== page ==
• Geers C, Moulin P, Gigot JF, Weynand B, Deprez P, Rahier J, Sempoux C. Solid and pseudopapillary tumor of the pancreas--review and new insights into pathogenesis. Am J Surg Pathol. 2006 Oct;30(10):1243-9.
    • Albores-Saavedra J, Simpson KW, Bilello SJ. The clear cell variant of solid pseudopapillary tumor of the pancreas: a previously unrecognized pancreatic neoplasm. Am J Surg Pathol. 2006 Oct;30(10):1237-42.
    • Notohara K, Hamazaki S, Tsukayama C, Nakamoto S, Kawabata K, Mizobuchi K, Sakamoto K, Okada S, Solid-pseudopapillary tumor of the pancreas: immunohistochemical localization of neuroendocrine markers and CD10. Am J Surg Pathol. 2000 Oct;24(10):1361-71.
    • Adams AL, Siegal GP, Jhala NC. Solid pseudopapillary tumor of the pancreas: a review of salient clinical and pathologic features. Adv Anat Pathol. 2008 Jan;15(1):39-45.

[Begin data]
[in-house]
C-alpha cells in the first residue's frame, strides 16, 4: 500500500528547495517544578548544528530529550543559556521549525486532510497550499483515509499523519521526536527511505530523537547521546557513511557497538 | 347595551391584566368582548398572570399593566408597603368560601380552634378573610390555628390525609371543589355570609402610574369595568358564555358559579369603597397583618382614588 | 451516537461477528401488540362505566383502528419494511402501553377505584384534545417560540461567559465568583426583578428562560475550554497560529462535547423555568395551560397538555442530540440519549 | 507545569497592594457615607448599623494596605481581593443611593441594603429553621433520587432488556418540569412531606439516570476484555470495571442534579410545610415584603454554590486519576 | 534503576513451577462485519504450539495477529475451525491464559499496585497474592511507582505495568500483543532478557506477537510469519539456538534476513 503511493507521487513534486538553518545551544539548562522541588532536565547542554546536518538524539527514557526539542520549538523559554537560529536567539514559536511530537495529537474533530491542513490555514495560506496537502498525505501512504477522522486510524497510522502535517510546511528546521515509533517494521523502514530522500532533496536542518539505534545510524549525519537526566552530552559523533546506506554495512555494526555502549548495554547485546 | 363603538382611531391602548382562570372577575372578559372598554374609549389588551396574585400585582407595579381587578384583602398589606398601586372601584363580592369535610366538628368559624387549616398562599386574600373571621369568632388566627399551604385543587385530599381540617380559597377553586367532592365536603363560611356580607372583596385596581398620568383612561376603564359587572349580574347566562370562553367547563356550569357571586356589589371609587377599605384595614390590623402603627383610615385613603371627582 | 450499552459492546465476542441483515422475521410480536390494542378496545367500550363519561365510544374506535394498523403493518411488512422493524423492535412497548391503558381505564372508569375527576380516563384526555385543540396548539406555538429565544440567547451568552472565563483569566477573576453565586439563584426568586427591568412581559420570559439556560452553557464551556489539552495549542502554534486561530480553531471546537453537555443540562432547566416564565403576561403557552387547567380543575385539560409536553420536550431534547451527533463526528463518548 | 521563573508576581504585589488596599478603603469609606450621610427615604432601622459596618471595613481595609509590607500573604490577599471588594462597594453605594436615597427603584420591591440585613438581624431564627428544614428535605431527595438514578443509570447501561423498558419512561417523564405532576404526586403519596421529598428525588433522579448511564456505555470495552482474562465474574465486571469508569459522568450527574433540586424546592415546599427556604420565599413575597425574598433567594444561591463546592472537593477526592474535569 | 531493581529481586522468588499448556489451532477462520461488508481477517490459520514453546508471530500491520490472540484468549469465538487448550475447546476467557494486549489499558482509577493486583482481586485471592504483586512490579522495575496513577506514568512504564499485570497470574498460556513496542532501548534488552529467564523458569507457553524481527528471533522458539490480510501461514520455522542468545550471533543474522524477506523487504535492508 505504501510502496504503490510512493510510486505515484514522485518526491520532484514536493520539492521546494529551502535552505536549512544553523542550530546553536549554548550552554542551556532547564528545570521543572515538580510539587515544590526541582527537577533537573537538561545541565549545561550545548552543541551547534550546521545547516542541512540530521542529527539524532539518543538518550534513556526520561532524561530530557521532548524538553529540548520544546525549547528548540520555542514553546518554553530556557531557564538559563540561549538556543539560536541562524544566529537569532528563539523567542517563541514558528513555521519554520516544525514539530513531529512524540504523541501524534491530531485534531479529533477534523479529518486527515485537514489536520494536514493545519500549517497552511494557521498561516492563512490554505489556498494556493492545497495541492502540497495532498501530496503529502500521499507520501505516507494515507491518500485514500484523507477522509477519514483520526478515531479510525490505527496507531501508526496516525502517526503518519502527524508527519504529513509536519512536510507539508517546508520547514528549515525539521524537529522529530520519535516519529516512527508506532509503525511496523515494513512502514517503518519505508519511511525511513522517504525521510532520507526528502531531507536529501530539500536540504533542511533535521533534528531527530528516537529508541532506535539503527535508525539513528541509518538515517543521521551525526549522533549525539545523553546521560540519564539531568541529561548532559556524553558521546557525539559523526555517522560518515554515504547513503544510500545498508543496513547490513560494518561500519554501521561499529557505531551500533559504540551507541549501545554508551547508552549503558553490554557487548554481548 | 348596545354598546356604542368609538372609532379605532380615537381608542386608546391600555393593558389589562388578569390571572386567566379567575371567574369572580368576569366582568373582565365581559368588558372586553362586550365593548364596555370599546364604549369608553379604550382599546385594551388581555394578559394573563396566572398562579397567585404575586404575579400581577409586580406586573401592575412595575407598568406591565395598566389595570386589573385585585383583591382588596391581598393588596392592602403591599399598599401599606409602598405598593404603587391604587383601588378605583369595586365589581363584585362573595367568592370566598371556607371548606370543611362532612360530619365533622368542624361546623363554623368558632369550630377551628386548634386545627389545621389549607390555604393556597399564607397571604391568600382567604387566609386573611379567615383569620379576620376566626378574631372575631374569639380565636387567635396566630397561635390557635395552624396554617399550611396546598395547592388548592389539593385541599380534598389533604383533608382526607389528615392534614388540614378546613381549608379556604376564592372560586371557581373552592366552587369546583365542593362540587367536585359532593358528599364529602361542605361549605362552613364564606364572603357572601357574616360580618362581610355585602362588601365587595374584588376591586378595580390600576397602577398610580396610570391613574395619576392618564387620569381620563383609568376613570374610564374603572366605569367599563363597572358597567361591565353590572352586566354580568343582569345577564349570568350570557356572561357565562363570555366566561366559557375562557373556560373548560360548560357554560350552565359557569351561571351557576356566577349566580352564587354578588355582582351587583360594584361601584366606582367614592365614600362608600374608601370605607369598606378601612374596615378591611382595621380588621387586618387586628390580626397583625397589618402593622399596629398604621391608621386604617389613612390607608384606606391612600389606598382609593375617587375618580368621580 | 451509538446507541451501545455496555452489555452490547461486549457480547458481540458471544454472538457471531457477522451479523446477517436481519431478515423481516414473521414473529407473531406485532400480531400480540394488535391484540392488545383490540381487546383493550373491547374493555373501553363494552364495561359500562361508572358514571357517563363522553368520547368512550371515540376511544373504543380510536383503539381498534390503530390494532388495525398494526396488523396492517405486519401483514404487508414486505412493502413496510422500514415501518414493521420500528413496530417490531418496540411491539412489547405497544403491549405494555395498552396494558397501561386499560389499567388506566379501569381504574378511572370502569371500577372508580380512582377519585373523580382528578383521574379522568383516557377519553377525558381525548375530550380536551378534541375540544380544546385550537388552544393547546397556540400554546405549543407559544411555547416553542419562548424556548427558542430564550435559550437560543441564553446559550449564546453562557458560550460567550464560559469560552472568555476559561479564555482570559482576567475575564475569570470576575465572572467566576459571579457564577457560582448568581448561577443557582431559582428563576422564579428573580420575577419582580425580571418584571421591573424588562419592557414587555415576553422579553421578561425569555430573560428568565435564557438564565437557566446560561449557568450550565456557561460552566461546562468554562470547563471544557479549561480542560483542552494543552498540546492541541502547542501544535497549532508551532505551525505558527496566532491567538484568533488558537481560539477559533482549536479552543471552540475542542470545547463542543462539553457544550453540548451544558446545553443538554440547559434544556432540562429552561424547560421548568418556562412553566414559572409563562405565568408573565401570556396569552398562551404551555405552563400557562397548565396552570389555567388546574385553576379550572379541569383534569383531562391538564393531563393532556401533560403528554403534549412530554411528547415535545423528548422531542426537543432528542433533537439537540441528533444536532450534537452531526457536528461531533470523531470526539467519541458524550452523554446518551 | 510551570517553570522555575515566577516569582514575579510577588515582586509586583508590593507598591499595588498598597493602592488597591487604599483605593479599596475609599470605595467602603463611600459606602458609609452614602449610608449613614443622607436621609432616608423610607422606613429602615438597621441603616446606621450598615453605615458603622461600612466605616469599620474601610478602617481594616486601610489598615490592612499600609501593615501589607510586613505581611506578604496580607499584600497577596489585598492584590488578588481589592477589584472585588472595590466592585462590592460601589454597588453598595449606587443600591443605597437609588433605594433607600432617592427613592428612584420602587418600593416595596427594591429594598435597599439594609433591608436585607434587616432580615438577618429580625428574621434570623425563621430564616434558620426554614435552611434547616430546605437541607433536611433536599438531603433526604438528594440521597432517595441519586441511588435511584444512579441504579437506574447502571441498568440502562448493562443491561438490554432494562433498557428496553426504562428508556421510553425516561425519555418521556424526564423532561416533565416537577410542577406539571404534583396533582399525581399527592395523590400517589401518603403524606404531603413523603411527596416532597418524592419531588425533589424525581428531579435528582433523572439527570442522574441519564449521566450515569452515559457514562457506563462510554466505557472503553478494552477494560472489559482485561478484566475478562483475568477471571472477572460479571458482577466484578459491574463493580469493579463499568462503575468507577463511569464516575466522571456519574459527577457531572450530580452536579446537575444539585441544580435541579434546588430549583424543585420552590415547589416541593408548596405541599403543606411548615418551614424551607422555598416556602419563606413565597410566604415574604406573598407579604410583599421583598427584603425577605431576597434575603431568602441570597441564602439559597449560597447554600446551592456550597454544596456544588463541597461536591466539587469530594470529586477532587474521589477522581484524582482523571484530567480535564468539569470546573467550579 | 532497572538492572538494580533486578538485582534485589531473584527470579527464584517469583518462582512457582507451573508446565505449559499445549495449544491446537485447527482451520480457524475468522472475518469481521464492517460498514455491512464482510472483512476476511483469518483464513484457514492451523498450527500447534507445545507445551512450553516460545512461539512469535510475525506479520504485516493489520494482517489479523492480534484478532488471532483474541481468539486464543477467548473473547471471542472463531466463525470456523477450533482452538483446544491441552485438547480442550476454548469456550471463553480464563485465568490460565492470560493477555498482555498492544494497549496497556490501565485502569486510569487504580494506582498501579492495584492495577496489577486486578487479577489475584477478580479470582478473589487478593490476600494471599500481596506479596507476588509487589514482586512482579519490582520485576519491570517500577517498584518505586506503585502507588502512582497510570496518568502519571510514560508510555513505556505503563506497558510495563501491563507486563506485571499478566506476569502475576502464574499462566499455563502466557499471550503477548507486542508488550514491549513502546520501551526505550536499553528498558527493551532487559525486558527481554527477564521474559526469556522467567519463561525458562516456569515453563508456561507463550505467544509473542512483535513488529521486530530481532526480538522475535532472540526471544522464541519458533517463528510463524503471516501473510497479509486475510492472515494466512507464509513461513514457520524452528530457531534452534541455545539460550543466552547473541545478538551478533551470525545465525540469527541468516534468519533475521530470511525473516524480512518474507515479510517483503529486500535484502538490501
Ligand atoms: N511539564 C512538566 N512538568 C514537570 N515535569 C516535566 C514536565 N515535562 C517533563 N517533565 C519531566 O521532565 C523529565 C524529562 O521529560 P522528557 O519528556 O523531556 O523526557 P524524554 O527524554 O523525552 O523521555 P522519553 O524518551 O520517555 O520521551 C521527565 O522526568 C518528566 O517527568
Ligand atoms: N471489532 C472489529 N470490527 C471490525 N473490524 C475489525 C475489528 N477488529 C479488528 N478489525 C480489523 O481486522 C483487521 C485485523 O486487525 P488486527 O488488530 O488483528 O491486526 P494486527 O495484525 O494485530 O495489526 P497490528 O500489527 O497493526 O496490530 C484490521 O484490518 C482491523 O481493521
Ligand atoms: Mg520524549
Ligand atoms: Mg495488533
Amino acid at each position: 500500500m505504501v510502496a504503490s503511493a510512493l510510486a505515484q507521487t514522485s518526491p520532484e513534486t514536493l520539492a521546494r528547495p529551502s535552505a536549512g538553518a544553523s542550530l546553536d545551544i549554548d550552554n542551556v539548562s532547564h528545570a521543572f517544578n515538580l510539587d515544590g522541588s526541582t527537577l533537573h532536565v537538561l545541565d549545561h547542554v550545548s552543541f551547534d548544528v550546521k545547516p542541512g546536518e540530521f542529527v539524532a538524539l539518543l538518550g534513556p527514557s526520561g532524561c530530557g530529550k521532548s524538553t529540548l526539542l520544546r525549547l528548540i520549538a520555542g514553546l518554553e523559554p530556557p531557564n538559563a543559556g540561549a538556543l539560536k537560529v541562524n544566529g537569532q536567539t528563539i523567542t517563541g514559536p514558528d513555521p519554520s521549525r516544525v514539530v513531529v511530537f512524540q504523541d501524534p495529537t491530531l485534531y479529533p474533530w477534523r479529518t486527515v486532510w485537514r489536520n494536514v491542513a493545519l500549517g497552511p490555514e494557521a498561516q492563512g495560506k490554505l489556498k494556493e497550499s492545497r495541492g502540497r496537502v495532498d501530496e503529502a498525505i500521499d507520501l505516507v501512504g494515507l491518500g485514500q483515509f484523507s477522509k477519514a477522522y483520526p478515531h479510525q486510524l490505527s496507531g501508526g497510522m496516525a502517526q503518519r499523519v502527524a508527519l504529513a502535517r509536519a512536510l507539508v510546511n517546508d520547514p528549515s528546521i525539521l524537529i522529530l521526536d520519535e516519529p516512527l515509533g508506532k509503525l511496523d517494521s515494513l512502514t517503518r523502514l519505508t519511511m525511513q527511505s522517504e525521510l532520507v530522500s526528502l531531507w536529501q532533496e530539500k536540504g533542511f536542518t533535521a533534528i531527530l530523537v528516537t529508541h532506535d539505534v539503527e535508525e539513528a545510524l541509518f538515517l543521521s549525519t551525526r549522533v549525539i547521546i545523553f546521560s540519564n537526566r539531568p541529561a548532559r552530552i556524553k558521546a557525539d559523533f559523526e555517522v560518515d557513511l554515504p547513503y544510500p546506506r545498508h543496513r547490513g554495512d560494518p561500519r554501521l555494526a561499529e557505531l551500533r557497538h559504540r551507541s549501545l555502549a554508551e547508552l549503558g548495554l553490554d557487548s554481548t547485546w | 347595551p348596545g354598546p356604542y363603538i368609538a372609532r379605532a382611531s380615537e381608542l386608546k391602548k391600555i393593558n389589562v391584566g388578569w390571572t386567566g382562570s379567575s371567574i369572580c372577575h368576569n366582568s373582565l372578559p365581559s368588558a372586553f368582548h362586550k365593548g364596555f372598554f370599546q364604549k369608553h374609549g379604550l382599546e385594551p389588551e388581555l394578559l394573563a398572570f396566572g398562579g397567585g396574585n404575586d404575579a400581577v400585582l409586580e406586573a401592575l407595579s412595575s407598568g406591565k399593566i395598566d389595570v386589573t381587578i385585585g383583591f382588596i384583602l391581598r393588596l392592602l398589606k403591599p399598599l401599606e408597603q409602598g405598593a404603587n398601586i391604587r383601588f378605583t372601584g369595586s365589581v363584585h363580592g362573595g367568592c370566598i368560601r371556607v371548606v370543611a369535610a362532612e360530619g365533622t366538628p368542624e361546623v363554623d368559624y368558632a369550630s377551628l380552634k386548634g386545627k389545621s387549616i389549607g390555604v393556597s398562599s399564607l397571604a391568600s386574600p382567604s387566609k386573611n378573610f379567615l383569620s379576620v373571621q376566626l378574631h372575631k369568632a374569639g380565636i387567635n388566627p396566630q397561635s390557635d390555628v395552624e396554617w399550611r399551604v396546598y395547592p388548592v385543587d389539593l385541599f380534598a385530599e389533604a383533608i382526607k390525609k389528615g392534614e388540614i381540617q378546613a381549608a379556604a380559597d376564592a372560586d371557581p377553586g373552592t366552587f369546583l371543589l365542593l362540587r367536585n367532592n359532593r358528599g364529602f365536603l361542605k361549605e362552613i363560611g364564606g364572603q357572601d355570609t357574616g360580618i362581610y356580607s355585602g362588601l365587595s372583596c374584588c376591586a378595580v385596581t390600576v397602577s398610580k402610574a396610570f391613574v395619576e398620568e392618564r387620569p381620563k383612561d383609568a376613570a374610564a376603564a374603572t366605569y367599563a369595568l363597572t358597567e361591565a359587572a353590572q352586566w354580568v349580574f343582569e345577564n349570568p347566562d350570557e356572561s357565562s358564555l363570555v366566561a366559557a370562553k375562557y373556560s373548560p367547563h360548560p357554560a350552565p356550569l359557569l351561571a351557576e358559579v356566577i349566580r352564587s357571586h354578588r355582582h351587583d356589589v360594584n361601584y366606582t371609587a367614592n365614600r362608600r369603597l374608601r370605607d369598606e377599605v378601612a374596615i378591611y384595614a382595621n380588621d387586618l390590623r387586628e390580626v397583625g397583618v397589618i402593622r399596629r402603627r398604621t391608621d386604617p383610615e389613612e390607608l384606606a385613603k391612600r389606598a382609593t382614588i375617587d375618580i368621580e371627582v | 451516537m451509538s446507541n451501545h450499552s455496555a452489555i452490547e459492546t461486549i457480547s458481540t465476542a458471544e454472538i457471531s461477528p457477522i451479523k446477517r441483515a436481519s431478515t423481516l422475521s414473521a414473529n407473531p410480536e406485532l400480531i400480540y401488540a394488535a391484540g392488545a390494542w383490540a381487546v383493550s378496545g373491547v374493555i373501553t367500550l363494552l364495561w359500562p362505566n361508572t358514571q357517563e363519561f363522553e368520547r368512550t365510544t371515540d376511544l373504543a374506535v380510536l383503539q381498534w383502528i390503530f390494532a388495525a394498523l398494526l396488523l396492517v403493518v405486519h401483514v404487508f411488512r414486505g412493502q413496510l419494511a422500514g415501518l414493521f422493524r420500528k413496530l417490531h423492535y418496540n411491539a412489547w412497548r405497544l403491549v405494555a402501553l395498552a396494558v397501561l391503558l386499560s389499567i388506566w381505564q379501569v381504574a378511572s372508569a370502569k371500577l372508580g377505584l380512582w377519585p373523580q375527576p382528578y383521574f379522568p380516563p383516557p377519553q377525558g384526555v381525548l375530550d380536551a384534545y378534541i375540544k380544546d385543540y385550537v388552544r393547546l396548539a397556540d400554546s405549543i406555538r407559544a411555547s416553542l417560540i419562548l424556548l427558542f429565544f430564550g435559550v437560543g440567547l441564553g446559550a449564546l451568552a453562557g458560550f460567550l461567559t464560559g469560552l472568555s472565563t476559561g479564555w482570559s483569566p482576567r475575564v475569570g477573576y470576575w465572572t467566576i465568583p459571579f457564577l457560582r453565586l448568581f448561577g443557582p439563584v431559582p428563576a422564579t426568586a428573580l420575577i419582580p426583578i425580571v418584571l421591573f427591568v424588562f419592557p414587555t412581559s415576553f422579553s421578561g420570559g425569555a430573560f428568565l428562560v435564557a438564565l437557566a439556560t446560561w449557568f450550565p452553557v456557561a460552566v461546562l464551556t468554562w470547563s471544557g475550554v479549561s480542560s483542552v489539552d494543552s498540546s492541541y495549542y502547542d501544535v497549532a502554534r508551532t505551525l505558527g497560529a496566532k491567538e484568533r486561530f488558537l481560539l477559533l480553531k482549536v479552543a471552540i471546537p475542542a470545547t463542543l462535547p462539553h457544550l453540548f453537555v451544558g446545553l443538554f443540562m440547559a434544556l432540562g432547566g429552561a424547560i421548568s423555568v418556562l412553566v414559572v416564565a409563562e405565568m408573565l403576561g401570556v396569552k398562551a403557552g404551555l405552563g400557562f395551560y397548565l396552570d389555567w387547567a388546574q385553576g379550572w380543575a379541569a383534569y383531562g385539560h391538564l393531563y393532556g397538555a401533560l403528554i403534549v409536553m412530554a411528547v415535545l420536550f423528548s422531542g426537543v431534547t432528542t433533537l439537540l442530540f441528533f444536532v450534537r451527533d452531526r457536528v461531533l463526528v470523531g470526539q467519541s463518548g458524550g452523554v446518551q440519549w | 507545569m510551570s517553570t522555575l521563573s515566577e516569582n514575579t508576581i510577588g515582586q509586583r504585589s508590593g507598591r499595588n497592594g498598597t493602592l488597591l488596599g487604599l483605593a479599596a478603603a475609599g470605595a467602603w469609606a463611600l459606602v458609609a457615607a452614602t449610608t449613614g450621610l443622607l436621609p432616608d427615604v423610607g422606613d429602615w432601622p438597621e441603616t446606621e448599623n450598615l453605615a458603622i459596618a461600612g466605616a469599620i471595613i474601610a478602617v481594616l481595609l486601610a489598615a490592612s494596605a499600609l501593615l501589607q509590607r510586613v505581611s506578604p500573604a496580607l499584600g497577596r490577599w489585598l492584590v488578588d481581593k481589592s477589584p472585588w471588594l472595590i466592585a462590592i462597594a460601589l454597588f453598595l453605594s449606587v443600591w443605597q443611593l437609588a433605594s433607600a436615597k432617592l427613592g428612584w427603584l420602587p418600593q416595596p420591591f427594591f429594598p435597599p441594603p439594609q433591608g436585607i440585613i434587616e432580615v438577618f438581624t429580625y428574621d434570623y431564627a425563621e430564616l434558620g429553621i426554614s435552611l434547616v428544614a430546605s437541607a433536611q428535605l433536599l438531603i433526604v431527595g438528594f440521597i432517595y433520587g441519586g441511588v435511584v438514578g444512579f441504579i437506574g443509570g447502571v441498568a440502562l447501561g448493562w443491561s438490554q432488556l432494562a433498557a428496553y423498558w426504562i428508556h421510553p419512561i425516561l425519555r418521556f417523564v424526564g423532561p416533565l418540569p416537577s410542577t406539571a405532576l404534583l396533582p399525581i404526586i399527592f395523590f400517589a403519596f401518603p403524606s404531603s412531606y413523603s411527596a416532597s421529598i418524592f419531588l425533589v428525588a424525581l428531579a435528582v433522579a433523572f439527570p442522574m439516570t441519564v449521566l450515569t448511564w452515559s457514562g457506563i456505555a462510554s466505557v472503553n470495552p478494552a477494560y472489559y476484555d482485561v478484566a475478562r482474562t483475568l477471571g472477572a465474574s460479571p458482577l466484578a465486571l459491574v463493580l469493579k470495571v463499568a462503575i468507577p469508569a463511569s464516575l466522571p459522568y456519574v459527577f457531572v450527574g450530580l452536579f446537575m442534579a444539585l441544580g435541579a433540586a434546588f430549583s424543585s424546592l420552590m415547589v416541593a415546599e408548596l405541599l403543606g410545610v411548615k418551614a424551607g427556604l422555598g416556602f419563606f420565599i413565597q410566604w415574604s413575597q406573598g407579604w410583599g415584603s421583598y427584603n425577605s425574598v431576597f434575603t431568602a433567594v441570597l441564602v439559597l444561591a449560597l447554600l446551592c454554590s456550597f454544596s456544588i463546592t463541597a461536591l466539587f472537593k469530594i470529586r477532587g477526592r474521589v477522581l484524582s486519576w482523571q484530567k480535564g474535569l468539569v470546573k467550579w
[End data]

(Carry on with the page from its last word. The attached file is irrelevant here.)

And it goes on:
• Basturk O, Coban I, Adsay NV. Pancreatic cysts: pathologic classification, differential diagnosis, and clinical implications. Arch Pathol Lab Med. 2009 Mar;133(3):423-38.
    • Tang LH, Aydin H, Brennan MF, Klimstra DS. Clinically aggressive solid pseudopapillary tumors of the pancreas: a report of two cases with components of undifferentiated carcinoma and a comparative clinicopathologic analysis of 34 conventional cases. Am J Surg Pathol. 2005 Apr;29(4):512-9.
    • Comper F, Antonello D, Beghelli S, Gobbo S, Montagna L, Pederzoli P, Chilosi M, Scarpa A. Expression pattern of claudins 5 and 7 distinguishes solid-pseudopapillary from pancreatoblastoma, acinar cell and endocrine tumors of the pancreas. Am J Surg Pathol. 2009 May;33(5):768-74.
    • Guo Y, Yuan F, Deng H, Wang HF, Jin XL, Xiao JC. Paranuclear dot-like immunostaining for CD99: a unique staining pattern for diagnosing solid-pseudopapillary neoplasm of the pancreas. Am J Surg Pathol. 2011 Jun;35(6):799-806.